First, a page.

Paralysis can be classified in a number of different ways. For example, it can be localised, affecting a particular part of the body, or generalised, affecting a wider area.
Examples of localised paralysis include:
- facial paralysis – which is usually limited to one side of the face
- paralysis of the hand
- paralysis of the vocal cords – vocal cords are bands of tissue and muscle used to generate speech; paralysis usually only affects one vocal cord, which means the person is able to speak but their voice will be hoarse
Examples of generalised paralysis include:
- monoplegia – where one limb is paralysed
- hemiplegia – where the arm and leg on one side of the body are paralysed
- paraplegia – where both legs are paralysed, or sometimes the pelvis and some of the lower body
- tetraplegia (also known as quadriplegia) – here both the arms and legs are paralysed
Temporary and permanent paralysis
Paralysis can either be temporary or permanent.
Bell's palsy is a relatively common cause of temporary paralysis that causes temporary facial paralysis.
Sometimes paralysis that occurs after a stroke can also be temporary.
Paralysis caused by serious injury, such as a broken neck, is usually permanent.
Partial or complete paralysis
Paralysis can be:
- partial – where there is some muscle function and sensation; for example, if a person can move one leg but not the other, or feel sensations such as cold and heat
- complete – where there is complete loss of muscle function and sensation in affected limbs
Spastic or flaccid paralysis
Paralysis can be:
- spastic – where muscles in affected limbs are unusually stiff or display spasms, and movements are not under the control of the individual (read about spastic paraplegia)
- flaccid – where muscles in affected limbs are floppy and weak; muscles in flaccid paralysis may shrivel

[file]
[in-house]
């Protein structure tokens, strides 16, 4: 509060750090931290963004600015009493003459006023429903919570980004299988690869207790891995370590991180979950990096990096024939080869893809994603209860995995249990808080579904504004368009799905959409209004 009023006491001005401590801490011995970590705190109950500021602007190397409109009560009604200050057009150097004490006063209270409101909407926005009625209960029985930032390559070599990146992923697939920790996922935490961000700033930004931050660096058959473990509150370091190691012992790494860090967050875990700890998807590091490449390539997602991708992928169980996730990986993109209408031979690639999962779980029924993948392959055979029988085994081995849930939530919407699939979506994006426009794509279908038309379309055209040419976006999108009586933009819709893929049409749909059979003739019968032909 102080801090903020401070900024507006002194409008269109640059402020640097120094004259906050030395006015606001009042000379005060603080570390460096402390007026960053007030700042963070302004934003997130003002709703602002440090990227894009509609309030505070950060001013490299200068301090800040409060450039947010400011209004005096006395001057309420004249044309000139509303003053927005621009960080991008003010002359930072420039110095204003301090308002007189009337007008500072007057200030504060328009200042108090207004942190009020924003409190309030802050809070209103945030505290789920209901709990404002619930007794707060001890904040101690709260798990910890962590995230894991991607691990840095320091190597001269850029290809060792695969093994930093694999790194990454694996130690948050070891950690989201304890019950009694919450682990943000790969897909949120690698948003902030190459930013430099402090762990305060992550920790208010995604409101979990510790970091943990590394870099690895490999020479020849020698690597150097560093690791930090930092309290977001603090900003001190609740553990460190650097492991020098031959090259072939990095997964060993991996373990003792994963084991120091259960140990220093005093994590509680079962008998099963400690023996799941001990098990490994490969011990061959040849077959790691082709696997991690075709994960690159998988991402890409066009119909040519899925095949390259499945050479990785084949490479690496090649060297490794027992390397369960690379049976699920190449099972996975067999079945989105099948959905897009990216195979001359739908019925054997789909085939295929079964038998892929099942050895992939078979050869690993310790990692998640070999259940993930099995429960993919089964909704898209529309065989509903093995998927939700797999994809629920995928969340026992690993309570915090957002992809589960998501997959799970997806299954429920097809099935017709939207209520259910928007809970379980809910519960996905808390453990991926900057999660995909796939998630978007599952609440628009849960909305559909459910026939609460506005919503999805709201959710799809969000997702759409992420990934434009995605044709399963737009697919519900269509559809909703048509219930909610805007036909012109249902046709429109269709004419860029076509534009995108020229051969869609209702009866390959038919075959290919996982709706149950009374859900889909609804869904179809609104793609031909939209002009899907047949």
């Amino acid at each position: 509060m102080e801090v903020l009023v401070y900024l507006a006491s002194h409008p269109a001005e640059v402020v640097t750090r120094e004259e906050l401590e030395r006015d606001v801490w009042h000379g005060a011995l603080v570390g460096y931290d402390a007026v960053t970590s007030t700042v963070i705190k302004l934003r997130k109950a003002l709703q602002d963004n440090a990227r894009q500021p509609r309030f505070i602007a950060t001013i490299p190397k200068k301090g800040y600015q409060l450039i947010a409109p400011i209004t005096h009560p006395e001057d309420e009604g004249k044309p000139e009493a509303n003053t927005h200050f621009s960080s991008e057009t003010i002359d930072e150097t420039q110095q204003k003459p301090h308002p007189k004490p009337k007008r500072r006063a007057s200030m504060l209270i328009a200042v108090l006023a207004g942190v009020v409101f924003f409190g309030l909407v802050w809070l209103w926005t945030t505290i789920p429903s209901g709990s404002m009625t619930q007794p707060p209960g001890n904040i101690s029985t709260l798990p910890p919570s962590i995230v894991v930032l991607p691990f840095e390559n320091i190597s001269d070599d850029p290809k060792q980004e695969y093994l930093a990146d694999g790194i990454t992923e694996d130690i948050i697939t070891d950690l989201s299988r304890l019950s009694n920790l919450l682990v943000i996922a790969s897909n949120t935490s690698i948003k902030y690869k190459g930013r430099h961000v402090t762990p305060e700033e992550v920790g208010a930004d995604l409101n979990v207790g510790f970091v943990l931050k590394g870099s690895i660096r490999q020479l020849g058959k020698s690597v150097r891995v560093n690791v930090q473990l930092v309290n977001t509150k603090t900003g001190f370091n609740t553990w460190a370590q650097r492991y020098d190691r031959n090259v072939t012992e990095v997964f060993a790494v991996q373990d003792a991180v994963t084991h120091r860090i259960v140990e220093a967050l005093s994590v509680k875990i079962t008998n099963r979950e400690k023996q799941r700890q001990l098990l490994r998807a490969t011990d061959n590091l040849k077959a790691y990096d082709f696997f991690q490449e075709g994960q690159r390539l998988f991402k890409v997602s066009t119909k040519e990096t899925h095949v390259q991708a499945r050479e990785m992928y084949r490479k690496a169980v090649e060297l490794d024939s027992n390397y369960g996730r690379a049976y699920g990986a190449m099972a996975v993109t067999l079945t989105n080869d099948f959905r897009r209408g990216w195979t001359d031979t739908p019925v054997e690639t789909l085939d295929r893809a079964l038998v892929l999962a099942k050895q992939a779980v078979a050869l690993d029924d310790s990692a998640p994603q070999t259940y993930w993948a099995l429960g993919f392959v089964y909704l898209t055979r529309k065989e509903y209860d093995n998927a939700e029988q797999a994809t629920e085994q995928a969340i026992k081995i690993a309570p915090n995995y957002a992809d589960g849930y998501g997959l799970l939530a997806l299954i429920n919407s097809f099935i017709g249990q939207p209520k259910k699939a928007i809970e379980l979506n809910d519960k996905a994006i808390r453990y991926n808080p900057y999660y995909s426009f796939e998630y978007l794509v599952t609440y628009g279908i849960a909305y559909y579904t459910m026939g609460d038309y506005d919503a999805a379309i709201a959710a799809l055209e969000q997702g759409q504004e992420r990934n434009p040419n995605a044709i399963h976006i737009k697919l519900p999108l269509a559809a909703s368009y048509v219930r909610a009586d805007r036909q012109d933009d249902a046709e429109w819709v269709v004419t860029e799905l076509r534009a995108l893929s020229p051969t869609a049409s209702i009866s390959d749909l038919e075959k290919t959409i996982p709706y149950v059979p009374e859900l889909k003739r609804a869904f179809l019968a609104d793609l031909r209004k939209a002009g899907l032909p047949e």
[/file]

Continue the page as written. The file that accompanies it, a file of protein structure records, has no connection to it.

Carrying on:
People with spastic paralysis may experience muscle weakness with spasms (involuntary muscle contractions). People with flaccid paralysis often experience muscle weakness without spasms.
In some conditions, such as motor neurone disease or cerebral palsy, it is possible to experience episodes of spastic paralysis followed by flaccid paralysis, or the other way around.
Levels of spinal cord injury
When assessing the extent of a spinal cord injury, it is a case of determining where on the spine the injury occurred, and how badly related nerves and muscles have been affected.
The spinal cord is measured using a number and lettering system based on the vertebrae (disc-shaped bones that help support the spine and neck).
Your spine is made up of 24 vertebrae in total, consisting of:
- seven cervical vertebrae in the neck – measured as C1 to C7
- 12 thoracic vertebrae in your chest area – measured as T1 to T12
- five lumbar vertebrae in your lower back – measured as L1 to L5
People with a spinal cord injury between C1 and C7 are likely to have paralysis in all four limbs (tetraplegia).
The extent of the paralysis and subsequent loss of muscle function will depend on how high up the injury occurred. For example:
- someone with a C1 to C4 spinal cord injury will have little or no movement in their limbs and will probably only be able to move their head and possibly their shoulders – they will also need a ventilator to assist their breathing
- someone with a C7 spinal cord injury will be able to extend their elbows and may have some movement in their fingers
- someone with a T2 to T12 spinal cord injury will have fully functional muscles in the top half of their body, but little or no function in their lower limbs and will need a wheelchair
- someone with an L1 to L5 injury could have limited movement in their hips, knees and feet, but is likely to need a wheelchair or other type of mobility aid, such as a walking frame